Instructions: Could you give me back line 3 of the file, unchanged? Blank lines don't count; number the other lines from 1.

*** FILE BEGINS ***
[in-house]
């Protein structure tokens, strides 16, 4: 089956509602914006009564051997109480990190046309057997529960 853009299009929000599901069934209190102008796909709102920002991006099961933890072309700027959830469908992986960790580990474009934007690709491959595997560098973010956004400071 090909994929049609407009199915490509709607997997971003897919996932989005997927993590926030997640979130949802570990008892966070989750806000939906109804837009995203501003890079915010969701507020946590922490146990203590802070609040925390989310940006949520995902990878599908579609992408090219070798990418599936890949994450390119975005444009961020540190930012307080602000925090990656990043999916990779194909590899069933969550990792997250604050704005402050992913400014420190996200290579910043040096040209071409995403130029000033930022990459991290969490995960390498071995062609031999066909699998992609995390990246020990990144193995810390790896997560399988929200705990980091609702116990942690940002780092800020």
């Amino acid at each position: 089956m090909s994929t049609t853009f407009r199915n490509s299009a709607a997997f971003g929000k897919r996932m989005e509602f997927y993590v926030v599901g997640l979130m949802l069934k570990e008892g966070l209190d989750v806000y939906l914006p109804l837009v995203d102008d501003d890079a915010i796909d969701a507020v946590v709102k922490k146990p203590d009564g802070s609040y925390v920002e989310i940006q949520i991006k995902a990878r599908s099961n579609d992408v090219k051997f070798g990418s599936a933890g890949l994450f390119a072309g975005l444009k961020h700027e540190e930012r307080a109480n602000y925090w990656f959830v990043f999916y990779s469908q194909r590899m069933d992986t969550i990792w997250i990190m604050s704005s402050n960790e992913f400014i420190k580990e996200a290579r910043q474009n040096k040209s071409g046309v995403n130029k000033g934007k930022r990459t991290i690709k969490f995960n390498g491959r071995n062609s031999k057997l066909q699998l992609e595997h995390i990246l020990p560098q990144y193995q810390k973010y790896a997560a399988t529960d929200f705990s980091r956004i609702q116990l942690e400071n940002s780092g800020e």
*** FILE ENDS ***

């Amino acid at each position: 089956m090909s994929t049609t853009f407009r199915n490509s299009a709607a997997f971003g929000k897919r996932m989005e509602f997927y993590v926030v599901g997640l979130m949802l069934k570990e008892g966070l209190d989750v806000y939906l914006p109804l837009v995203d102008d501003d890079a915010i796909d969701a507020v946590v709102k922490k146990p203590d009564g802070s609040y925390v920002e989310i940006q949520i991006k995902a990878r599908s099961n579609d992408v090219k051997f070798g990418s599936a933890g890949l994450f390119a072309g975005l444009k961020h700027e540190e930012r307080a109480n602000y925090w990656f959830v990043f999916y990779s469908q194909r590899m069933d992986t969550i990792w997250i990190m604050s704005s402050n960790e992913f400014i420190k580990e996200a290579r910043q474009n040096k040209s071409g046309v995403n130029k000033g934007k930022r990459t991290i690709k969490f995960n390498g491959r071995n062609s031999k057997l066909q699998l992609e595997h995390i990246l020990p560098q990144y193995q810390k973010y790896a997560a399988t529960d929200f705990s980091r956004i609702q116990l942690e400071n940002s780092g800020e």